>> Monday, July 26, 2010
Published July 2010
Hardcover, 320 pages
Reviewed by Sandra
The title of this book intrigued me – is Hardscrabble Bay the name of a place? As I began the novel I learned that the story takes place in Bay Chaleur, New Brunswick in 1916. Hardscrabble is a state of being. Webster’s Dictionary disclosed that the word “hardscrabble” was first used in 1804 to mean getting a meager living from poor soil. As “Wild Bill” Hillock, one of the main characters says in reference to his surroundings, “it was a hardscrabble land and a hardscrabble bay – not easy to get a living out of.”
The story is about two sisters, Idella and Avis Hillock whose childhood is filled with adventures on their “hardscrabble” farm. However, life changes for them suddenly one day when their mother dies at home in childbirth. The first chapter of the novel movingly describes the events of that day. Their father never fully recovers from the death of his wife. He has no idea how to raise two girls. I felt sad for them as they were moving into adolescence for they had no one to clue them into the proverbial “facts of life”. In the words of Avis “we none of us got too good an introduction to things of that nature. No one told us a damned thing. We had no mother. We used to lie there in the bed, me and Idella, and try to put the pieces together.” The novel is a tale of their lives from then on into old age—for Idella, a fairly normal life, despite a philandering husband; for Avis, a series of unsuitable men, who fail to dampen her zest for life. The story spans about 70 years.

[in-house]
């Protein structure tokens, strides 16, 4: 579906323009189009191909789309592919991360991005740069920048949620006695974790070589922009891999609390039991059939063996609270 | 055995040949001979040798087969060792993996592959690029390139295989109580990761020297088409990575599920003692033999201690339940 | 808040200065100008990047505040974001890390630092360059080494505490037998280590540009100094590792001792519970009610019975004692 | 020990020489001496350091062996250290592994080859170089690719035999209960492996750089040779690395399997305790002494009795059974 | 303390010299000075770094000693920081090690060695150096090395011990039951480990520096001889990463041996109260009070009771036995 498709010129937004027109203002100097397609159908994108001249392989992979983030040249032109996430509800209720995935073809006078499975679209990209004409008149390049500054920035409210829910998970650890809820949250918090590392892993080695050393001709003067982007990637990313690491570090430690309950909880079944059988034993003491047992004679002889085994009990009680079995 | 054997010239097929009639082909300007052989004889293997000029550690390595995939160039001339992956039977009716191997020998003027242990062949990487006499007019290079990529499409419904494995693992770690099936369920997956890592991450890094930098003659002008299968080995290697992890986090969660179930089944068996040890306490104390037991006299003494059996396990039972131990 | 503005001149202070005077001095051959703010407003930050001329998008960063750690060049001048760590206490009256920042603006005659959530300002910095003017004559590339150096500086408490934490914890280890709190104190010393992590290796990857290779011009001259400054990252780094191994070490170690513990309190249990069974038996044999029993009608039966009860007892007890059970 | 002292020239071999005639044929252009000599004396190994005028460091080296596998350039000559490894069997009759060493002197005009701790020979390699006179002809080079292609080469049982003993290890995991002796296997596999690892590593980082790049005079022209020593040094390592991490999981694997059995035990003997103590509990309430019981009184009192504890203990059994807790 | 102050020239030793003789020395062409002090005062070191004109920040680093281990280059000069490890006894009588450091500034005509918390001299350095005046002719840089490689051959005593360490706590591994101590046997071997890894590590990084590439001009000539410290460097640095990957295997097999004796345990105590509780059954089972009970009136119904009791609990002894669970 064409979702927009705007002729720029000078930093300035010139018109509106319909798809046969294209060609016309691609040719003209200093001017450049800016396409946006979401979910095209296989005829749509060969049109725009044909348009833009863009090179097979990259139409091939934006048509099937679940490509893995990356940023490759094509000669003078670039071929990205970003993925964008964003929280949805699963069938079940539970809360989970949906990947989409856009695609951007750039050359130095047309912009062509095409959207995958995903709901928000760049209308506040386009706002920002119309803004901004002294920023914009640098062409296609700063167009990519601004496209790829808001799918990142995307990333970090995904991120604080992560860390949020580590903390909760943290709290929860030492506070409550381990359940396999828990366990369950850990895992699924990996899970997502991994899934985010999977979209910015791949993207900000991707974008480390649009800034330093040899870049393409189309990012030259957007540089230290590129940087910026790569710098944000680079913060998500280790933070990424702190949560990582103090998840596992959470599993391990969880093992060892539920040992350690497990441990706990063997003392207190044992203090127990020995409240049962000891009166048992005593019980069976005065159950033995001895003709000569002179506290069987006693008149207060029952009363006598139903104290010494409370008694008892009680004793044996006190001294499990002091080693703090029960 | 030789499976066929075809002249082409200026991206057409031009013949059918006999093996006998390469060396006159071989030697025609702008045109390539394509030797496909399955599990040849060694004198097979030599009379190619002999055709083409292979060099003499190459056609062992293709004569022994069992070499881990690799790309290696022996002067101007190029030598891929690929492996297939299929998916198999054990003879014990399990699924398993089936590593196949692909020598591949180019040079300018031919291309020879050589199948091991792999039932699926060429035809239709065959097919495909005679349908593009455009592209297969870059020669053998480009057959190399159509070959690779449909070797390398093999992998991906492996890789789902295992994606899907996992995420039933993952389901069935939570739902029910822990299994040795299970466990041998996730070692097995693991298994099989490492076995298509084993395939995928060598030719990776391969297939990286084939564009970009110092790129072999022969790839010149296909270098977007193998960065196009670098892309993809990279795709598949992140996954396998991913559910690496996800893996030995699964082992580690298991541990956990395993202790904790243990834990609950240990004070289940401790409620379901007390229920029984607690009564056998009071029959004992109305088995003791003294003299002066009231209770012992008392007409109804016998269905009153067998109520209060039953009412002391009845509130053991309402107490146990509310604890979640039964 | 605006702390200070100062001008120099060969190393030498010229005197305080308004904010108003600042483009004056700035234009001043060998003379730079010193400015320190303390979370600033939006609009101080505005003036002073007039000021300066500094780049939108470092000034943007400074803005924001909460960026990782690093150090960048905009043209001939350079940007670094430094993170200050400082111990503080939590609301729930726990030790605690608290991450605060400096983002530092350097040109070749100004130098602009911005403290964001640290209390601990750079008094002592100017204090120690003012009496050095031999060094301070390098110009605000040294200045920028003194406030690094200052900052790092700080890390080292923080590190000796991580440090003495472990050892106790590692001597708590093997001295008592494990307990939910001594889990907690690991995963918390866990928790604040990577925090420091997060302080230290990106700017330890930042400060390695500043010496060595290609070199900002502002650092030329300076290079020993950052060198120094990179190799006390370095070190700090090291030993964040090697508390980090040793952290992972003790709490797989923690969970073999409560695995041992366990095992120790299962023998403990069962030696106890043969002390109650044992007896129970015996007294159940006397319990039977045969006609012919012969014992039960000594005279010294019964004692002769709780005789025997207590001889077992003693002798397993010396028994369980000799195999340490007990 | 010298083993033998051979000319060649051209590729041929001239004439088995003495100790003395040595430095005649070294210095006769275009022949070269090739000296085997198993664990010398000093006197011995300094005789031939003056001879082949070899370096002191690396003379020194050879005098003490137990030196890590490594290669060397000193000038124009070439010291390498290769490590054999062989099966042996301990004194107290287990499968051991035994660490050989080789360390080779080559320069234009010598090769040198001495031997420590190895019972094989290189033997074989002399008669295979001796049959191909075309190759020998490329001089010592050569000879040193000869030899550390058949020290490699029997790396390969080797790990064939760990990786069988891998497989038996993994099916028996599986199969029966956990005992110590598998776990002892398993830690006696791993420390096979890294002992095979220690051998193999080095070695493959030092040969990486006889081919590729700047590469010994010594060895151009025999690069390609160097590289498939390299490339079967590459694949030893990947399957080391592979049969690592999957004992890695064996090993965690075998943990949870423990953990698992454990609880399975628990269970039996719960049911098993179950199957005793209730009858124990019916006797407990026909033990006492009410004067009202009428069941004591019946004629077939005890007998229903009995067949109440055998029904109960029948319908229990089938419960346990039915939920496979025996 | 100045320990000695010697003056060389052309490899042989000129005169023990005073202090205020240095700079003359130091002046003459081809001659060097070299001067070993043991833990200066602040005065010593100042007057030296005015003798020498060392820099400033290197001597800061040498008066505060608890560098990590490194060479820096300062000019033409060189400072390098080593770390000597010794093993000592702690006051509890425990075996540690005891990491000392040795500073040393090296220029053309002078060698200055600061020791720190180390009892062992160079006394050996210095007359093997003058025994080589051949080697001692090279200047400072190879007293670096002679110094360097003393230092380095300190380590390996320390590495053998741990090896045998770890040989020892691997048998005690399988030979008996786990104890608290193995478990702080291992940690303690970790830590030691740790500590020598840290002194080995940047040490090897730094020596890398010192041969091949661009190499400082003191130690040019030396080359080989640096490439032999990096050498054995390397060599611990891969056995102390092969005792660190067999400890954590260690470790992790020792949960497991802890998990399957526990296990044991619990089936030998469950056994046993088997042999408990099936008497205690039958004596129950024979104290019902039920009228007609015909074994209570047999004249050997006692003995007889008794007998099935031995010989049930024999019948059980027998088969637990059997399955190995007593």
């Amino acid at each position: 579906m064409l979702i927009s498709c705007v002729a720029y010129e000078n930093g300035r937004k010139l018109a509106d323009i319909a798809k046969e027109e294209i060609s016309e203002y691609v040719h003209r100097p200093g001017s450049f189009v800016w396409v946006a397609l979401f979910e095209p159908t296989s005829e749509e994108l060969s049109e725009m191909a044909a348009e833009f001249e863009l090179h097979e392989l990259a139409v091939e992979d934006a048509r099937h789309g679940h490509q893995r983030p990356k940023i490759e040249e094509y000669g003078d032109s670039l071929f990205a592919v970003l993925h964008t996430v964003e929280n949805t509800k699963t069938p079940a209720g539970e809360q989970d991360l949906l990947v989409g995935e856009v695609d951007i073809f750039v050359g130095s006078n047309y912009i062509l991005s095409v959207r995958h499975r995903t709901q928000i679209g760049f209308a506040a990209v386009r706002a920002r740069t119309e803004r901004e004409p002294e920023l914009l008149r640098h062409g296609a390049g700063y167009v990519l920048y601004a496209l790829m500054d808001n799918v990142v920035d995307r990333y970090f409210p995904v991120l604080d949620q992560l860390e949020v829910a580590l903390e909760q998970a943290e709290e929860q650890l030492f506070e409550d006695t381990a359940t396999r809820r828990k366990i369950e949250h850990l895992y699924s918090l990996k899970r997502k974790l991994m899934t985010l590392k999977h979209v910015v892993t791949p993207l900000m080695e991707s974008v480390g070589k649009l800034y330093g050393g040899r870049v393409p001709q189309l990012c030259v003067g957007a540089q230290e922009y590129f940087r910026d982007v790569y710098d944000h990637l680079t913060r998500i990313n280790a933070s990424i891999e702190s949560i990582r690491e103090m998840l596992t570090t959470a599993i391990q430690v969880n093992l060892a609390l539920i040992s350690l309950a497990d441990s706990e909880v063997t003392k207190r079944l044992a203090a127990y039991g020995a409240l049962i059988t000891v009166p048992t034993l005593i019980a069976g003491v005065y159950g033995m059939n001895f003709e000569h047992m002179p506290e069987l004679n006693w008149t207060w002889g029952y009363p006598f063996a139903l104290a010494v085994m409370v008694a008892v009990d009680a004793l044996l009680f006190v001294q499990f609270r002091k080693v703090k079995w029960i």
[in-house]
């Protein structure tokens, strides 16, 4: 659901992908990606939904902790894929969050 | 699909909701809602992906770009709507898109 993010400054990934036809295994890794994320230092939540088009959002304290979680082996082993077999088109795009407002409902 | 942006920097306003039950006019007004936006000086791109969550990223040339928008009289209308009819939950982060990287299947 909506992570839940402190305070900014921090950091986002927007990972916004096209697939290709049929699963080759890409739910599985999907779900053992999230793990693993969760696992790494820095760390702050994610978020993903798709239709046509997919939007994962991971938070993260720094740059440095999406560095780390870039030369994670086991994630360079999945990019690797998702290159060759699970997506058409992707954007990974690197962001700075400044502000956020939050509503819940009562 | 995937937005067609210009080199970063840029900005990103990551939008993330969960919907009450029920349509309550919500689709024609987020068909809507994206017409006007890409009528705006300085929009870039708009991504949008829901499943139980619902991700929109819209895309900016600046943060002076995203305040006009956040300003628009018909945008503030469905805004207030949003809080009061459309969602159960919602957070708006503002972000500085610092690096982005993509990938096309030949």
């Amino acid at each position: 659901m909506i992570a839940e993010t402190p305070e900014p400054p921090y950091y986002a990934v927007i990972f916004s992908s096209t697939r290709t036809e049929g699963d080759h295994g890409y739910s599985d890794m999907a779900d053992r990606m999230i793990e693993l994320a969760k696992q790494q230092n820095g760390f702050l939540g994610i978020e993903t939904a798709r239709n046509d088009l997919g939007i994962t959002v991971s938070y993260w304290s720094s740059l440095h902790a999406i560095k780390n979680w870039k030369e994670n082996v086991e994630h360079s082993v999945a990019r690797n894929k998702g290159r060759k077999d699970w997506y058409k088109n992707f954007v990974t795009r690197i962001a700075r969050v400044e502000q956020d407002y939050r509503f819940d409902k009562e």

The book is full of wonderful descriptions. For example, Avis and Idella as children throw their shoes on a tree branch. When the shoes are retrieved, “they found their cast-off shoes, dangling like drunken crows from their laces…” The author’s description of the clothes their mother wore, her hair, her feelings, her scent, is very convincing. There is good character development of the main players. Bill, the father, also known as “Wild Bill”, is a hard-drinking, tough-talking man, filled with anger following his wife’s death. The reader feels that anger reflected in his daily life. This has a very direct influence on Avis and Idella. They can’t wait to leave the farm and their Dad. However, drinking and swearing become part of their lives.
There is swearing and irreverent language on practically every page, as well as a sexual scene between Idella’s philandering husband and his mistress that potential readers should be aware of.
This is a novel that is poignant, funny, wry, moving. It is a story of survival despite humble beginnings. It is also the story of the close ties that bind families.
Disclosure: Thanks to Barbara Bower from Penguin Group Canada for sending me this book for review. I was not compensated in any other way, nor told how to rate or review this product.